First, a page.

According to a spokesperson from the district attorney's office, Manhattan DA Cy Vance will retry the case.
Jurors sent two notes to the judge last week, saying they may not be able to reach a verdict. Judge Edward McLaughlin instructed them to continue, and deliberations enter their 10th day Tuesday.
But after the third note Tuesday, McLaughlin he told the jury, "I'm willing to say that we're finished."
Tarloff was, in the past, considered mentally ill and unable to stand trial for the 2008 murder of therapist Kathryn Faughey.
No one denies that Tarloff is a killer, but jurors were asked to decide whether he was a calculating criminal or a man too delusional to know right from wrong.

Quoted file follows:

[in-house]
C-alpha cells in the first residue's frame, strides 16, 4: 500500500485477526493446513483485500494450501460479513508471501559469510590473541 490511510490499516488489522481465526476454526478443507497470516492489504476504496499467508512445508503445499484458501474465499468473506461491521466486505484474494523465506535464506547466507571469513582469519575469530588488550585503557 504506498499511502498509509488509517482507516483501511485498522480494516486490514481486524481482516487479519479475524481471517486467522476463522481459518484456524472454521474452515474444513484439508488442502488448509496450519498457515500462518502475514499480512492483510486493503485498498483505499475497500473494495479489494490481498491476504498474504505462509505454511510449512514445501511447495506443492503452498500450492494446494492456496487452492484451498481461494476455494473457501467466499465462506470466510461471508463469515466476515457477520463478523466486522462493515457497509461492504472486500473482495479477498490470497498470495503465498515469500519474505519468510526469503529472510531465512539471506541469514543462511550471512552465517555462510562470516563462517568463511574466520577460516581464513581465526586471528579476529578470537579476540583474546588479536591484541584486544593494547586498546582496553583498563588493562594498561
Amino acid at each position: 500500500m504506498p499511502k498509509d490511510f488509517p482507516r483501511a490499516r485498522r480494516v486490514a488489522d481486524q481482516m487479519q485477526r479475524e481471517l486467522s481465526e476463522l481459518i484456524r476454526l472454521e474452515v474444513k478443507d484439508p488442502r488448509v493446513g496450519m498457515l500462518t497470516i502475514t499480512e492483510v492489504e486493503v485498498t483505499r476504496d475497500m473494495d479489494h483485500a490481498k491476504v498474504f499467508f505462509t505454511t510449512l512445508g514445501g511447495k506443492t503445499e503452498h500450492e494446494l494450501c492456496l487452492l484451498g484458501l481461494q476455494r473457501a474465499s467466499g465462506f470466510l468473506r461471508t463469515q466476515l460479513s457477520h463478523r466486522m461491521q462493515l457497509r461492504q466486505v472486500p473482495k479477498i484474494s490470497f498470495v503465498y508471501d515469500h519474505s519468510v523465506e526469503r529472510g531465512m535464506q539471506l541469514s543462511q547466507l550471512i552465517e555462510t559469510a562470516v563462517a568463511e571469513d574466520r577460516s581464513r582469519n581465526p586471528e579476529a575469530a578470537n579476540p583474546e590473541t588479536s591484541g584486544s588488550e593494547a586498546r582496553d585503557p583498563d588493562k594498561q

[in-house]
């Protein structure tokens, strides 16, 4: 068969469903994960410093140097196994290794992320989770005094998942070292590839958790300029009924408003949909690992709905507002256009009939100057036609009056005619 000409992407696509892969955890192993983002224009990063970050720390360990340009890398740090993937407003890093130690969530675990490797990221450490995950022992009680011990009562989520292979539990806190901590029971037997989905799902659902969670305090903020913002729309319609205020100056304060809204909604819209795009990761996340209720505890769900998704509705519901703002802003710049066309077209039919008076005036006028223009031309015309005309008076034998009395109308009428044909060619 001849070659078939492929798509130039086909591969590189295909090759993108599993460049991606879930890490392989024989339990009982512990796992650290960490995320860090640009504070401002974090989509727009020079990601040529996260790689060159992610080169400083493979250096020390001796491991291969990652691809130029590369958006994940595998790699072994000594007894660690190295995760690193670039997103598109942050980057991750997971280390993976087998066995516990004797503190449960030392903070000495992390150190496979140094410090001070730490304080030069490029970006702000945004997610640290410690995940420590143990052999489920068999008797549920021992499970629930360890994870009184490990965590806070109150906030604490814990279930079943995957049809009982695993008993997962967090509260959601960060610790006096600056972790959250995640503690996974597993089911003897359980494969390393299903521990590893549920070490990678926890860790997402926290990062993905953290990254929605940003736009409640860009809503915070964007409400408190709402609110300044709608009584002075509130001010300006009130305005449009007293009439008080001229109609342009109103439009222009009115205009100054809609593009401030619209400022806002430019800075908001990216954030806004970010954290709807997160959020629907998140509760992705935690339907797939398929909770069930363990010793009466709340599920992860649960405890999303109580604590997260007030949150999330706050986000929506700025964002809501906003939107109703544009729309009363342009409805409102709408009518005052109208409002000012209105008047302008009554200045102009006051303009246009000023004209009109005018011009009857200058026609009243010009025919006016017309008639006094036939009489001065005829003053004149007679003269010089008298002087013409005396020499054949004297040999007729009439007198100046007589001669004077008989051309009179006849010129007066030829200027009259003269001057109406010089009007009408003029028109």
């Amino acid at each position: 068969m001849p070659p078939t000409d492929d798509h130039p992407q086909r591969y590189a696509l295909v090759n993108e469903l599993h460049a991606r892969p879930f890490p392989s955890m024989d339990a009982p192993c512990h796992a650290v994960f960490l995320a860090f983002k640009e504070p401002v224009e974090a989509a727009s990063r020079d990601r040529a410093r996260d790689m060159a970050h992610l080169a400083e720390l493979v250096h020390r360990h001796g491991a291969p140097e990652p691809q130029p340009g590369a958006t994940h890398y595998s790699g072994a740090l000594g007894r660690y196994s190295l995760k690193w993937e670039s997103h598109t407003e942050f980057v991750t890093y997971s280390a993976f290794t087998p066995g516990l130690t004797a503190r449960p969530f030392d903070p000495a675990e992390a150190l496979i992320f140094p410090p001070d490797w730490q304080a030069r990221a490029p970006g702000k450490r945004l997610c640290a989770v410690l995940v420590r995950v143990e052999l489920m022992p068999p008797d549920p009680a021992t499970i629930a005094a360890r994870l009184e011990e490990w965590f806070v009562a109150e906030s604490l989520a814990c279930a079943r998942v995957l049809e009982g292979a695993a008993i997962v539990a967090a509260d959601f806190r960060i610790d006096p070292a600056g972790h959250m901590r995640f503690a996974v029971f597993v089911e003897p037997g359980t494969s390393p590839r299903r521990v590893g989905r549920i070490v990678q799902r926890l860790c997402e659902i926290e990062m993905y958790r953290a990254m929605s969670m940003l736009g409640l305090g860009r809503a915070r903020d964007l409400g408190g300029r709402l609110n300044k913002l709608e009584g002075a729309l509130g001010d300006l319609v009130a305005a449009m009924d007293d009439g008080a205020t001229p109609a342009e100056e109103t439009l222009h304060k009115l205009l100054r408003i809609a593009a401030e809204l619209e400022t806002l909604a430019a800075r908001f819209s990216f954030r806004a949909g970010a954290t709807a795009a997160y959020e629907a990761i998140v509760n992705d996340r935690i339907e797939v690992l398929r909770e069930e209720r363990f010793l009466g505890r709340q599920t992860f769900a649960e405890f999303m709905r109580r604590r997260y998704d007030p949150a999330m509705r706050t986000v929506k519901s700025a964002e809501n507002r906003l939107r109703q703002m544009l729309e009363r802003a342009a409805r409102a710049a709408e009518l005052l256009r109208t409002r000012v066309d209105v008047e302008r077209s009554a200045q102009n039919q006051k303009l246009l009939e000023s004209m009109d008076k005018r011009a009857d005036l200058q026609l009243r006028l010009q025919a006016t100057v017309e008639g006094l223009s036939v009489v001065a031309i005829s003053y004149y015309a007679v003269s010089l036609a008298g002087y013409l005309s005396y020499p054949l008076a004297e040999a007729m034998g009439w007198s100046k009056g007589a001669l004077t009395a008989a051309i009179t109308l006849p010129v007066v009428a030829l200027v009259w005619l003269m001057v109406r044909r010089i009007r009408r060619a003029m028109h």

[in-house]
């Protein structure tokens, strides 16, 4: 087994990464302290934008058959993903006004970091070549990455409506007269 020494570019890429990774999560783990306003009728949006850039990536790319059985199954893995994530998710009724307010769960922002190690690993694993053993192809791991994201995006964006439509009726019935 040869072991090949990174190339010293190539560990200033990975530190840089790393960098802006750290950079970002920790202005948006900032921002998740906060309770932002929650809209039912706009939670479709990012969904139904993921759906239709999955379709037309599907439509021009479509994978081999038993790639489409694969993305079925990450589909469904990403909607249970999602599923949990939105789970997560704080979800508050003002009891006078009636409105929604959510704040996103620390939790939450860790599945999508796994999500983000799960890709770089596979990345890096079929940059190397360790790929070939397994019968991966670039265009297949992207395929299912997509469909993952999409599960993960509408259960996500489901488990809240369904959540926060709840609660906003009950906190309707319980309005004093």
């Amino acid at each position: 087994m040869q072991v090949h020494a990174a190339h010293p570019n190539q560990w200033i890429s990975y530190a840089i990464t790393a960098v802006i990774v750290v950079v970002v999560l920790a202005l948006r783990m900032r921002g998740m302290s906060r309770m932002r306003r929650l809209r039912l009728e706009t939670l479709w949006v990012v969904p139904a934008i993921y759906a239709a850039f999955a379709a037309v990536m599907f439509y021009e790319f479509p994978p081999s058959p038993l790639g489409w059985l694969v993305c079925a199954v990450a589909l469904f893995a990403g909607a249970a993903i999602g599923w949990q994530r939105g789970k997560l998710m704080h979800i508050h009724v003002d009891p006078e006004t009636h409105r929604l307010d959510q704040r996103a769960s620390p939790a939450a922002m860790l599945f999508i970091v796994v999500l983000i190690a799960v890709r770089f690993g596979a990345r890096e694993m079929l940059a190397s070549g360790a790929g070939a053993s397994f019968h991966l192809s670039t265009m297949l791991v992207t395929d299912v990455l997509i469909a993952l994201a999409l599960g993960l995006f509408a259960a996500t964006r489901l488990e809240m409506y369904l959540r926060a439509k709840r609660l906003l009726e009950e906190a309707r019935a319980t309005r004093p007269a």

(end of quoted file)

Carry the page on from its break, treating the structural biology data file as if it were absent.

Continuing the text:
Tarloff doesn't dispute the murder as he tried to carry out a weird robbery plot targeting her officemate. He's pursuing an insanity defense, which means it must be determined whether he understood the consequences of his actions well enough to be held criminally responsible.
If convicted, Tarloff faced life in prison. A not guilty verdict would put him in a mental hospital until - if ever - doctors and a judge decided he was well enough to go free.
Prosecutors say Tarloff knew what he was doing and should be held criminally responsible.